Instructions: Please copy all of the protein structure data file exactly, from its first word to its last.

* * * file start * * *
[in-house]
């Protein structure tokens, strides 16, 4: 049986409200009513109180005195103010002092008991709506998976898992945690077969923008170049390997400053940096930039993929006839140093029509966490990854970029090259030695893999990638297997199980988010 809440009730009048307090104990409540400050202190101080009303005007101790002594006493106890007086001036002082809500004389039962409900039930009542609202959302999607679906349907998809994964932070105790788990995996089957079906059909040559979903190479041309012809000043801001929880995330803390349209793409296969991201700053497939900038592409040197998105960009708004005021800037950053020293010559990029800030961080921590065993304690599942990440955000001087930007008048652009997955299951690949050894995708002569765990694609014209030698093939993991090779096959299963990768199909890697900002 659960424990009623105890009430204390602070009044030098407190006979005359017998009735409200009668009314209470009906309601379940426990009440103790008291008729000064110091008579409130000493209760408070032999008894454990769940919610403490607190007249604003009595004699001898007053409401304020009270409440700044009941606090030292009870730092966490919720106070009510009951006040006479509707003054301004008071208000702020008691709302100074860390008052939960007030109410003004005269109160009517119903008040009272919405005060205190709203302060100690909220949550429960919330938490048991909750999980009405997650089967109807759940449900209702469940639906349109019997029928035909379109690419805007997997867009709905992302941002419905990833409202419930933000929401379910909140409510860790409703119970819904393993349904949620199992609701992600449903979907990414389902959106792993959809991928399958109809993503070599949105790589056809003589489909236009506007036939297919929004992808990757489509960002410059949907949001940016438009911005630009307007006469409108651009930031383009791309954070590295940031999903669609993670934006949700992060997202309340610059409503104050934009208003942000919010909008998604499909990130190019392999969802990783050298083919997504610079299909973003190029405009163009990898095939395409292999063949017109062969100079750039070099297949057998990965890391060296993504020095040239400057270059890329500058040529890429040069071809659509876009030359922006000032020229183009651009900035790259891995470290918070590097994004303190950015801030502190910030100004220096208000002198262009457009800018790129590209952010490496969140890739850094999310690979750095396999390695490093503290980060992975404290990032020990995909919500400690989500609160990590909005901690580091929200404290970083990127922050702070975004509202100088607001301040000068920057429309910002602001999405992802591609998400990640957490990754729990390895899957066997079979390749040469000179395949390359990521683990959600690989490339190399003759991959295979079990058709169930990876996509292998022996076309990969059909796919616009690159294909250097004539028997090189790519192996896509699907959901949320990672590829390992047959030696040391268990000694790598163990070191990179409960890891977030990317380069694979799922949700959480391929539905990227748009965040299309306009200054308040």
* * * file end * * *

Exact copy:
[in-house]
């Protein structure tokens, strides 16, 4: 049986409200009513109180005195103010002092008991709506998976898992945690077969923008170049390997400053940096930039993929006839140093029509966490990854970029090259030695893999990638297997199980988010 809440009730009048307090104990409540400050202190101080009303005007101790002594006493106890007086001036002082809500004389039962409900039930009542609202959302999607679906349907998809994964932070105790788990995996089957079906059909040559979903190479041309012809000043801001929880995330803390349209793409296969991201700053497939900038592409040197998105960009708004005021800037950053020293010559990029800030961080921590065993304690599942990440955000001087930007008048652009997955299951690949050894995708002569765990694609014209030698093939993991090779096959299963990768199909890697900002 659960424990009623105890009430204390602070009044030098407190006979005359017998009735409200009668009314209470009906309601379940426990009440103790008291008729000064110091008579409130000493209760408070032999008894454990769940919610403490607190007249604003009595004699001898007053409401304020009270409440700044009941606090030292009870730092966490919720106070009510009951006040006479509707003054301004008071208000702020008691709302100074860390008052939960007030109410003004005269109160009517119903008040009272919405005060205190709203302060100690909220949550429960919330938490048991909750999980009405997650089967109807759940449900209702469940639906349109019997029928035909379109690419805007997997867009709905992302941002419905990833409202419930933000929401379910909140409510860790409703119970819904393993349904949620199992609701992600449903979907990414389902959106792993959809991928399958109809993503070599949105790589056809003589489909236009506007036939297919929004992808990757489509960002410059949907949001940016438009911005630009307007006469409108651009930031383009791309954070590295940031999903669609993670934006949700992060997202309340610059409503104050934009208003942000919010909008998604499909990130190019392999969802990783050298083919997504610079299909973003190029405009163009990898095939395409292999063949017109062969100079750039070099297949057998990965890391060296993504020095040239400057270059890329500058040529890429040069071809659509876009030359922006000032020229183009651009900035790259891995470290918070590097994004303190950015801030502190910030100004220096208000002198262009457009800018790129590209952010490496969140890739850094999310690979750095396999390695490093503290980060992975404290990032020990995909919500400690989500609160990590909005901690580091929200404290970083990127922050702070975004509202100088607001301040000068920057429309910002602001999405992802591609998400990640957490990754729990390895899957066997079979390749040469000179395949390359990521683990959600690989490339190399003759991959295979079990058709169930990876996509292998022996076309990969059909796919616009690159294909250097004539028997090189790519192996896509699907959901949320990672590829390992047959030696040391268990000694790598163990070191990179409960890891977030990317380069694979799922949700959480391929539905990227748009965040299309306009200054308040």